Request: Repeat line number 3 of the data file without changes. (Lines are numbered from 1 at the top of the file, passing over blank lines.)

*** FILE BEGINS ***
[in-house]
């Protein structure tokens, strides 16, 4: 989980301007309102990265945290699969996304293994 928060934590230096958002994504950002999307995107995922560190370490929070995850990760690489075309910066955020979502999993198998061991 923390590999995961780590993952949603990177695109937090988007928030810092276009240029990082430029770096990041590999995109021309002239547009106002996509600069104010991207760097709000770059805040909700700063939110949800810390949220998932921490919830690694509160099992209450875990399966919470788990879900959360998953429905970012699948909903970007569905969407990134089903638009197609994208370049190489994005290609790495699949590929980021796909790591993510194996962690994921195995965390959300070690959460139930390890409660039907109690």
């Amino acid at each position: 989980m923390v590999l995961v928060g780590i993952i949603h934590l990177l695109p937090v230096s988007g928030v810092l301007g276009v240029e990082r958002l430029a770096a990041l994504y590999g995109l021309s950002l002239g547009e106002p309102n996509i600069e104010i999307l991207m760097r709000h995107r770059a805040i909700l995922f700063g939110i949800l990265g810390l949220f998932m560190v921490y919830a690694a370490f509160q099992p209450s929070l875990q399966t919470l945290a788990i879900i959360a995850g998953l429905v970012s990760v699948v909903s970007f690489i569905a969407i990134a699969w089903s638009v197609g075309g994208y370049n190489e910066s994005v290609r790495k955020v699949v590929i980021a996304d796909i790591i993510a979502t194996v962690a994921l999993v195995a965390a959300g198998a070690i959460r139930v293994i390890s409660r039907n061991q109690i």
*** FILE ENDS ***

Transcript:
């Amino acid at each position: 989980m923390v590999l995961v928060g780590i993952i949603h934590l990177l695109p937090v230096s988007g928030v810092l301007g276009v240029e990082r958002l430029a770096a990041l994504y590999g995109l021309s950002l002239g547009e106002p309102n996509i600069e104010i999307l991207m760097r709000h995107r770059a805040i909700l995922f700063g939110i949800l990265g810390l949220f998932m560190v921490y919830a690694a370490f509160q099992p209450s929070l875990q399966t919470l945290a788990i879900i959360a995850g998953l429905v970012s990760v699948v909903s970007f690489i569905a969407i990134a699969w089903s638009v197609g075309g994208y370049n190489e910066s994005v290609r790495k955020v699949v590929i980021a996304d796909i790591i993510a979502t194996v962690a994921l999993v195995a965390a959300g198998a070690i959460r139930v293994i390890s409660r039907n061991q109690i």